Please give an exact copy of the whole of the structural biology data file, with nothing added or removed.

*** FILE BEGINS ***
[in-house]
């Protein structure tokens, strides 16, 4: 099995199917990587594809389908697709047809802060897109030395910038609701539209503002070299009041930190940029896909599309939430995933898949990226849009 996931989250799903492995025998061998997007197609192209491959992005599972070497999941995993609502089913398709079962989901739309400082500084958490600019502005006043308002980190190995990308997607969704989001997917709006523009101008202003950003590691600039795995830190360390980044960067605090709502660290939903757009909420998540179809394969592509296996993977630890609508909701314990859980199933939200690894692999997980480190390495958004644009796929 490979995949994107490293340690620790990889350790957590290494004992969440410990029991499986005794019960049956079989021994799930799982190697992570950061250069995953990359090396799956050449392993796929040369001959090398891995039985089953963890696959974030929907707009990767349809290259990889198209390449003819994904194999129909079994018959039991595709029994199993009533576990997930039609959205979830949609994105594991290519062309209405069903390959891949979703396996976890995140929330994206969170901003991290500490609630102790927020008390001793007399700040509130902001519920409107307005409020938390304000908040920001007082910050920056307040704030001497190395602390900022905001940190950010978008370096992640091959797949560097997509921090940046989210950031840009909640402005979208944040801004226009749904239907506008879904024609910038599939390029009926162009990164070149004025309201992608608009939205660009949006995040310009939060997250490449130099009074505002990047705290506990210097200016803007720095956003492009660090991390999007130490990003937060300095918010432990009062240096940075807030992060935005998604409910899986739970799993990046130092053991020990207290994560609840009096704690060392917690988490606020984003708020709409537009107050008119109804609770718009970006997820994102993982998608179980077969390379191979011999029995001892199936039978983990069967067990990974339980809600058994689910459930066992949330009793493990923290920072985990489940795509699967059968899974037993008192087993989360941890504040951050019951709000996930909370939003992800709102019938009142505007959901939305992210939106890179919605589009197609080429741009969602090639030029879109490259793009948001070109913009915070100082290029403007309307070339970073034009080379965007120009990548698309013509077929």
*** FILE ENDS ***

[in-house]
């Protein structure tokens, strides 16, 4: 099995199917990587594809389908697709047809802060897109030395910038609701539209503002070299009041930190940029896909599309939430995933898949990226849009 996931989250799903492995025998061998997007197609192209491959992005599972070497999941995993609502089913398709079962989901739309400082500084958490600019502005006043308002980190190995990308997607969704989001997917709006523009101008202003950003590691600039795995830190360390980044960067605090709502660290939903757009909420998540179809394969592509296996993977630890609508909701314990859980199933939200690894692999997980480190390495958004644009796929 490979995949994107490293340690620790990889350790957590290494004992969440410990029991499986005794019960049956079989021994799930799982190697992570950061250069995953990359090396799956050449392993796929040369001959090398891995039985089953963890696959974030929907707009990767349809290259990889198209390449003819994904194999129909079994018959039991595709029994199993009533576990997930039609959205979830949609994105594991290519062309209405069903390959891949979703396996976890995140929330994206969170901003991290500490609630102790927020008390001793007399700040509130902001519920409107307005409020938390304000908040920001007082910050920056307040704030001497190395602390900022905001940190950010978008370096992640091959797949560097997509921090940046989210950031840009909640402005979208944040801004226009749904239907506008879904024609910038599939390029009926162009990164070149004025309201992608608009939205660009949006995040310009939060997250490449130099009074505002990047705290506990210097200016803007720095956003492009660090991390999007130490990003937060300095918010432990009062240096940075807030992060935005998604409910899986739970799993990046130092053991020990207290994560609840009096704690060392917690988490606020984003708020709409537009107050008119109804609770718009970006997820994102993982998608179980077969390379191979011999029995001892199936039978983990069967067990990974339980809600058994689910459930066992949330009793493990923290920072985990489940795509699967059968899974037993008192087993989360941890504040951050019951709000996930909370939003992800709102019938009142505007959901939305992210939106890179919605589009197609080429741009969602090639030029879109490259793009948001070109913009915070100082290029403007309307070339970073034009080379965007120009990548698309013509077929």